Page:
Trust is an expectation that another party will not allow you to be harmed at a time when you are vulnerable.  Your willingness to trust another party is affected by your history with that party and your personality.
        To a large degree, trust is a history-dependent phenomenon.  Obviously, we cannot trust strangers as much as we can trust people we have long-standing relationships with.  As we become more familiar with an individual or a group, we gradually allow ourselves to be vulnerable to them.  We share our personal concerns.  We will do a favor for them because we expect them to be willing to return it one day.  We rely on the information they give us to make decisions that we are held accountable for.  As long as no injury comes from that vulnerability, our trust increases.  However, some individuals and groups violate our trust.  We allow ourselves to be vulnerable, and they take advantage of us or let us down.  The information they provide to us proves to be unreliable or misleading.  They use the information we share with them in a way that harms us.  As a result of our distrust for that party, we are less inclined to cooperate with them, we have to verify what they tell us, and we are careful not to share too much information with them.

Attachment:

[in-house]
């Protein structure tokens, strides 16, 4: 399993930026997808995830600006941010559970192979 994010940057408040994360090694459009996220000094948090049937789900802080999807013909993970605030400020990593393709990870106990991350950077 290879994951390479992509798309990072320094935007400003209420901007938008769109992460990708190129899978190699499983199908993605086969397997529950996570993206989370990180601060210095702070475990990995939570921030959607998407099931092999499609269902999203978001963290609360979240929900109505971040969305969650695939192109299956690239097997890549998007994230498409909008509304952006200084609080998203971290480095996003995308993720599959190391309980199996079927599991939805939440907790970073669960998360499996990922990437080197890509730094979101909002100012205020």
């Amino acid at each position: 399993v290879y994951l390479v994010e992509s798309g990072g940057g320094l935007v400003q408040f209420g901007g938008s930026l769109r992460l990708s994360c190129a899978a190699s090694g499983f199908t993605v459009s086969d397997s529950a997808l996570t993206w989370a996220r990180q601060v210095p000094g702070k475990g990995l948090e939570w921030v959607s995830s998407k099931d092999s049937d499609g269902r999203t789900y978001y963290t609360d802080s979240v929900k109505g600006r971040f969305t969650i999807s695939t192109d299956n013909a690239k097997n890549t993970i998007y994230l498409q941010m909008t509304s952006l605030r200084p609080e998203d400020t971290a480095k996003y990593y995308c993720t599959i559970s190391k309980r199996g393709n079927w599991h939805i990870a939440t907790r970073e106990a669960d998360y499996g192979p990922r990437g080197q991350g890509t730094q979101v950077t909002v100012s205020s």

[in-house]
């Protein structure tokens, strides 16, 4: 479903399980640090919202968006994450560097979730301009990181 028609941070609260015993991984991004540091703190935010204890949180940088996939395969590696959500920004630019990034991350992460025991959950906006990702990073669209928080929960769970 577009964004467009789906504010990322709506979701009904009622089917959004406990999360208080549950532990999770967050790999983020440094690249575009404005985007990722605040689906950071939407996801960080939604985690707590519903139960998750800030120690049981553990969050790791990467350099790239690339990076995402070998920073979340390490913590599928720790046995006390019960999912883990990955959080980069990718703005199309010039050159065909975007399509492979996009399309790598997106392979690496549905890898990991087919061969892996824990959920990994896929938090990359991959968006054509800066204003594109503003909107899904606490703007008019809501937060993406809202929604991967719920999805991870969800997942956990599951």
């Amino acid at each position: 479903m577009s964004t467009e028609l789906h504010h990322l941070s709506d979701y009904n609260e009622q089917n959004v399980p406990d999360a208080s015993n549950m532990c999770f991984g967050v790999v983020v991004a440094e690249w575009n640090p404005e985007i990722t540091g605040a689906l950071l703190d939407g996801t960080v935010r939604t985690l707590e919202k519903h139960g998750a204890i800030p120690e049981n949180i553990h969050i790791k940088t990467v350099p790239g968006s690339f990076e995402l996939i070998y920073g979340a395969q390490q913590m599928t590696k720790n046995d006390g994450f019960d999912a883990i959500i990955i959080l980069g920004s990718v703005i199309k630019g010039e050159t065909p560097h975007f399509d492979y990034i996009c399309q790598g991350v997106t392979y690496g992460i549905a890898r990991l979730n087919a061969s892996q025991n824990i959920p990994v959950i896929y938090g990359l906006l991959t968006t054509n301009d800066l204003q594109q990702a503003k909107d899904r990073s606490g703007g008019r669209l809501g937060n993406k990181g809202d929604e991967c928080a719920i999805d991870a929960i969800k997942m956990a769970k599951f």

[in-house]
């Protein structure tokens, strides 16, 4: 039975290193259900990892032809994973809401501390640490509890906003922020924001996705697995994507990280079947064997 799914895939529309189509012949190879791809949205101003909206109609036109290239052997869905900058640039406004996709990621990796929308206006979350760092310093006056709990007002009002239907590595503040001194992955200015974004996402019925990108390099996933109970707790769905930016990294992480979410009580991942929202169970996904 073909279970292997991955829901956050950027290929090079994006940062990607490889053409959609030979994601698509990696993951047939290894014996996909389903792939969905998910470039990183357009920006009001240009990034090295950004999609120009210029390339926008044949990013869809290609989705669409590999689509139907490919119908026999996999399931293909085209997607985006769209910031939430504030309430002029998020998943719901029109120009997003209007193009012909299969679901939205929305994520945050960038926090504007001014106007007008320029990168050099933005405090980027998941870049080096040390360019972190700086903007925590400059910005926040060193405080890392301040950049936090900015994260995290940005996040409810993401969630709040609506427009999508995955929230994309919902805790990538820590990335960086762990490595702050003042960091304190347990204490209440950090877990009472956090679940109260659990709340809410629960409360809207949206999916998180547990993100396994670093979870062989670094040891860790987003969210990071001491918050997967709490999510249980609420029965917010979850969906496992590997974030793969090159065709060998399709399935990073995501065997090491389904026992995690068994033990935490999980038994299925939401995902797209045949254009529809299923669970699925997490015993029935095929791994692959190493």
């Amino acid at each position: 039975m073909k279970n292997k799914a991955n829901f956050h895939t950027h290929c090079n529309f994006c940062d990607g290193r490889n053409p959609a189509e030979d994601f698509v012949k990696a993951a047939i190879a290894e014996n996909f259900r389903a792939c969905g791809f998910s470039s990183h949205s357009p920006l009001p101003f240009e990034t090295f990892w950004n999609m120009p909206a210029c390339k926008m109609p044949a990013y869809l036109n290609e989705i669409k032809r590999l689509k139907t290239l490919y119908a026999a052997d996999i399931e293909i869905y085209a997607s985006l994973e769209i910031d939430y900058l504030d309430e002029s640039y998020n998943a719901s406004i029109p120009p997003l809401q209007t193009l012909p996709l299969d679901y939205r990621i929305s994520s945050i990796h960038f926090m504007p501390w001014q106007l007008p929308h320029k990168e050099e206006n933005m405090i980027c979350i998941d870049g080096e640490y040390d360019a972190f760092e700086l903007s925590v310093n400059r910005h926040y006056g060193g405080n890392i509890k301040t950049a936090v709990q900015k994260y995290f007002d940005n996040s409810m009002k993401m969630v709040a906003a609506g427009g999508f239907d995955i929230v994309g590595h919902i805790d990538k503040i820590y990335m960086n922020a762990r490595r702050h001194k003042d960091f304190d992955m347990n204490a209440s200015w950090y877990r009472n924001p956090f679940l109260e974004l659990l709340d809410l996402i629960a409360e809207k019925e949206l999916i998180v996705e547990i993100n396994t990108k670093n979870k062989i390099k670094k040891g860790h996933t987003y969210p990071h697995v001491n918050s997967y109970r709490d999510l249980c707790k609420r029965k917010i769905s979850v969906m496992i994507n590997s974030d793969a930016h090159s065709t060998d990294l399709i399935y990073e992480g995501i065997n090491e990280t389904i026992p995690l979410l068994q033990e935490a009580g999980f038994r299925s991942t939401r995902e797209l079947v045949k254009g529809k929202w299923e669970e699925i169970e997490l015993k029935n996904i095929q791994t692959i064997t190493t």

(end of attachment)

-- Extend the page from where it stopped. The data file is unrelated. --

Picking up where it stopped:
The propensity to trust others is also a personality trait.  Aside from our experiences with other parties, some of us tend to generally be more willing to trust others.  At one extreme, some people are too cynical or controlling and therefore unwilling to trust others.  At the other extreme, some people are naïve or gullible.  Of course, most of us are willing to exhibit some trust of others until given a good reason not to.

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The Benefits of Trust